Analysis of global nursing workforce crisis and challenges in the report by CGFNS and ICN.

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International Centre on Nurse Migration (ICNM) published this report titled ‘Sustain and Retain in 2022 and Beyond (The Global Nursing Workforce and The COVID-19 Pandemic). ICNM is a joint organization of CGFNS and ICN.

Report highlight that nurses are the most critical care providers in hospitals, yet they are often given too many patients to handle. The lack of adequate staffing leads to high rates of burnout and turnover, which is detrimental for both patients and nurses alike.

Below are the action for countries to sustain and retain nurses;

  • The commitment should include a plan for continuous application of staffing methods, necessary resource allocation, and health system good governance that will support safe staffing levels. 
  • Should be provided with full vaccinations to protect themselves and others from diseases that can be spread through casual contact. 
  • Nurse workforce impact assessments, conducted regularly in order to generate evidence and develop a better understanding of pandemic impact on individual nurses and the overall nursing workforce; 

The report found that the nursing workforce crisis is not only affecting patients but also nurses themselves. Nurses are overworked and underpaid which has led to high turnover rates. This has created a vicious cycle because there are not enough nurses to replace those who quit or retire.

Dr Franklin A. Shaffer, President and Chief Executive Officer at CGFNS said “We can anticipate that there will be a migration tsunami as more than ever before, countries around the world turn to the international nursing supply to meet their workforce needs. The pre-existing unequal distribution of nurses around the world will be exacerbated by large-scale international recruitment to high-income countries as they look for a ‘quick fix’ solution to solving their nursing shortages, which will only widen inequalities in access to healthcare globally.”

The report include survey findings from different countries that can be accessed here

Howard Catton, CEO of ICN said, “We can no longer afford to undervalue and underfund the nursing profession, not only for the sake of the health of nurses, but for the protection and sustainability of our entire global health system. Let’s be clear: we are not talking about stop-gap solutions, getting through the current pandemic, or even preparing for the next. We are talking about being able to address all the healthcare needs that have built up and been delayed since the onset of the pandemic. If we do not address all these present and urgent needs in a sustainable way over the next decade, the WHO’s ambition of Universal Health Coverage will be thwarted.”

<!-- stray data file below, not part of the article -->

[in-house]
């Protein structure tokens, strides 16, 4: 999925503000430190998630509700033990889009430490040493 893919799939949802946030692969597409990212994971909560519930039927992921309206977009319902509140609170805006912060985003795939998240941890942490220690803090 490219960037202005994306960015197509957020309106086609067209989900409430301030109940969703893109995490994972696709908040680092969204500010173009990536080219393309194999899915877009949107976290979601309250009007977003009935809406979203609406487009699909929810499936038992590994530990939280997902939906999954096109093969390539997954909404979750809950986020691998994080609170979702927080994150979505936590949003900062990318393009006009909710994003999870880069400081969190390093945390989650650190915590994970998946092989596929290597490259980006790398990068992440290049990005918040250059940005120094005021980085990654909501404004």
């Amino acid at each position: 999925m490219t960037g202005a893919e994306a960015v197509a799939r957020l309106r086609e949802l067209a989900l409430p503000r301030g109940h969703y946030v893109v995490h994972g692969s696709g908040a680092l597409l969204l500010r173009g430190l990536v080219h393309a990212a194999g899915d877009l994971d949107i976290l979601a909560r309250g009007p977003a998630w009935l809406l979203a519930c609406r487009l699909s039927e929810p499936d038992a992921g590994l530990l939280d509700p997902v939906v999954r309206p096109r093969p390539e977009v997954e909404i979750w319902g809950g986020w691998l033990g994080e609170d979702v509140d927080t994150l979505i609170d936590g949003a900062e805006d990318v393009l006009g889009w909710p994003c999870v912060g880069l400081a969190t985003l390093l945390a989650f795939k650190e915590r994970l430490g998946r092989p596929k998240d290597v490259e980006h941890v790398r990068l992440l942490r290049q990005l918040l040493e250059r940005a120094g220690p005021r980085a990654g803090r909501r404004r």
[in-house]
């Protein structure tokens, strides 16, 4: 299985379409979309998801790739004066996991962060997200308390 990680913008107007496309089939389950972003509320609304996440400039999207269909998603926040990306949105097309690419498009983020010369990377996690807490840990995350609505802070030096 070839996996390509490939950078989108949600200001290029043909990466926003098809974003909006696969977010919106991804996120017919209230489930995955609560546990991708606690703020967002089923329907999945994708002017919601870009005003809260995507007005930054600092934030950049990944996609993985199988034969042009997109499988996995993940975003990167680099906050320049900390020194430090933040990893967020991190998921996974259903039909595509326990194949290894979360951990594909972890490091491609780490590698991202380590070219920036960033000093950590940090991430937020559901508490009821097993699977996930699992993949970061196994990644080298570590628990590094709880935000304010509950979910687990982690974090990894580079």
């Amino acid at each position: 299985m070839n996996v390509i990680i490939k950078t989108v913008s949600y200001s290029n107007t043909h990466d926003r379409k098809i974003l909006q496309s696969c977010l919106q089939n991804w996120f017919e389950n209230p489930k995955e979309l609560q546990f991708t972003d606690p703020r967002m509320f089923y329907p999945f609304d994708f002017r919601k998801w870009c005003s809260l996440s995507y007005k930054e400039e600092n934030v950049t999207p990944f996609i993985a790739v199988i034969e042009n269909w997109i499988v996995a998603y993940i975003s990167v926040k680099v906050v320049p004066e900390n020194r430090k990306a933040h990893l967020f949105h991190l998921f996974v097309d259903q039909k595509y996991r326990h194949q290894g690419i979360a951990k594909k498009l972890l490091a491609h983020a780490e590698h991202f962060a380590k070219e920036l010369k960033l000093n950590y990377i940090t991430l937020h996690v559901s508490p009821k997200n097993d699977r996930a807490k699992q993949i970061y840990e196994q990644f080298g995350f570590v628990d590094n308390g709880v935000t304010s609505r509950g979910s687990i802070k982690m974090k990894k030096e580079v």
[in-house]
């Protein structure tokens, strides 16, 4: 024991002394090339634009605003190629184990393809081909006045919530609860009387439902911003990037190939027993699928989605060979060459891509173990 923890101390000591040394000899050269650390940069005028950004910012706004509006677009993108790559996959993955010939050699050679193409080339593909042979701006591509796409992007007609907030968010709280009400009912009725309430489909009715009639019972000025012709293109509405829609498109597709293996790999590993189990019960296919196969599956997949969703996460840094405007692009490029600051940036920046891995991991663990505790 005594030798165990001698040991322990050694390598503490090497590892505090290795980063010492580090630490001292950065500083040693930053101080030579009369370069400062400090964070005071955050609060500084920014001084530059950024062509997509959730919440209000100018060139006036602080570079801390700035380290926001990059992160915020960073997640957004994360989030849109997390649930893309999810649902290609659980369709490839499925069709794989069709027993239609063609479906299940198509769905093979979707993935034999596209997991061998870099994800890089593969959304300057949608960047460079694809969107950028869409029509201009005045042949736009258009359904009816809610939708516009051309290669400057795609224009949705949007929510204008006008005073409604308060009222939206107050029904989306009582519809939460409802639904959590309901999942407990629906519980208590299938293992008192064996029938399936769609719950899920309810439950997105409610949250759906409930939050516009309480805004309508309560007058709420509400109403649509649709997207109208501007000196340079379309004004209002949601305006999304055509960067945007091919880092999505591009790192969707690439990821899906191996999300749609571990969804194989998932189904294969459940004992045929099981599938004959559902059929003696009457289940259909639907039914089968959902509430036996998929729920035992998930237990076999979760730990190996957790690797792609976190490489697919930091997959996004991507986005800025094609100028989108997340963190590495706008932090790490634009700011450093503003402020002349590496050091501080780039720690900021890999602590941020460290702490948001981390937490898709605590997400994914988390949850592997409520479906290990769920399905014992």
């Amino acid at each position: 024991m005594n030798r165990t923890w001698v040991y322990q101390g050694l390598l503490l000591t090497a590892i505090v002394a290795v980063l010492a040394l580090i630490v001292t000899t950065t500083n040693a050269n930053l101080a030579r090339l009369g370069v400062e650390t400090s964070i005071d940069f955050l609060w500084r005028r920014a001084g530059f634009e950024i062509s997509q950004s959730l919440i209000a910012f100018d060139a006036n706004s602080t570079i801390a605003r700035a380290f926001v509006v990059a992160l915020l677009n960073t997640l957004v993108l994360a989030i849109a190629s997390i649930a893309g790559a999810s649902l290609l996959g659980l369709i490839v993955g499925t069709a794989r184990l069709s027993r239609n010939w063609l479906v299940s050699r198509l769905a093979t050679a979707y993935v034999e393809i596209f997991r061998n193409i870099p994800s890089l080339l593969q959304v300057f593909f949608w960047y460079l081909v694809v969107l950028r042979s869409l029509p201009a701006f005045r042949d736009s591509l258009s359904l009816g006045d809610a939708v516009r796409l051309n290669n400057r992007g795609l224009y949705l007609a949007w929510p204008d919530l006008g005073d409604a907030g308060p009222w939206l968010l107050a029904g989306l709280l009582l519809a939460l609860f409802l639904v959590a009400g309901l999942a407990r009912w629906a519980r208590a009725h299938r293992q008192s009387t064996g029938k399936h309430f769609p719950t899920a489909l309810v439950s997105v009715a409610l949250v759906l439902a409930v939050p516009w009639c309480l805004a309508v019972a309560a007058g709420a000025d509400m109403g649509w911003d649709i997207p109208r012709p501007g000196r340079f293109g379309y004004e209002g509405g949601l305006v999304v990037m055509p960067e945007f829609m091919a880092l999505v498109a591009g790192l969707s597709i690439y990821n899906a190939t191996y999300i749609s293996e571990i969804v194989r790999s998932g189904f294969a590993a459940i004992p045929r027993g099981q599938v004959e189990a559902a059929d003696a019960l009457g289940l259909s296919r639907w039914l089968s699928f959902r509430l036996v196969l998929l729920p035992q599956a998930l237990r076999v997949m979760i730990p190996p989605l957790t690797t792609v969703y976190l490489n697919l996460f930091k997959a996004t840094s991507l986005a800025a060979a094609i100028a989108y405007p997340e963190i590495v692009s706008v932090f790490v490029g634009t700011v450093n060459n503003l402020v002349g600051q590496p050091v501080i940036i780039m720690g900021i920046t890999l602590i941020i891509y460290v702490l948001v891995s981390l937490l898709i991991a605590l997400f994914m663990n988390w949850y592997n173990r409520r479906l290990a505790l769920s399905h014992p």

Nursing shortage before pandemic was estimated to 5.9 million but post pandemic this is estimated to 7 million-11 million with different criteria.

James Buchan, Professor at University of Technology Sydney, said: “COVID-19 has had a terrible impact on the nursing workforce in terms of the personal effect it has had on individual nurses, and the problems it has exposed within many healthcare systems. Pre-existing shortages exacerbated the impact of the pandemic and burned-out nurses are leaving because they cannot carry on any longer. Governments have not reacted effectively to the growing worldwide shortage of nurses, and now they must respond to the pandemic, which is an alarming game-changer that requires immediate action.”

Complete report can be accessed here

Pamela Cipriano, ICN President, said: “Nurses have been on the front lines of the pandemic for two years now. The influence they have had on the survival and health of the people they serve has been enormous. Despite enduring heavy emotional and physical burdens of providing care for their patients and communities, they have shown great resilience. But resiliency has its limits. Without nurses, it is clear our health systems would collapse. All of the evidence in this report shows that it is vital to act on a new ten-year plan that guarantees investments to stabilize and build the nursing workforce. Delivering on commitments to support nurses with safe work environments, staffing levels and workloads, involvement in decision-making, mental health services and equitable compensation will catalyse interest and growth to build the profession. Nurses deserve to be recognised and rewarded for their immeasurable contributions to the health of people everywhere.”


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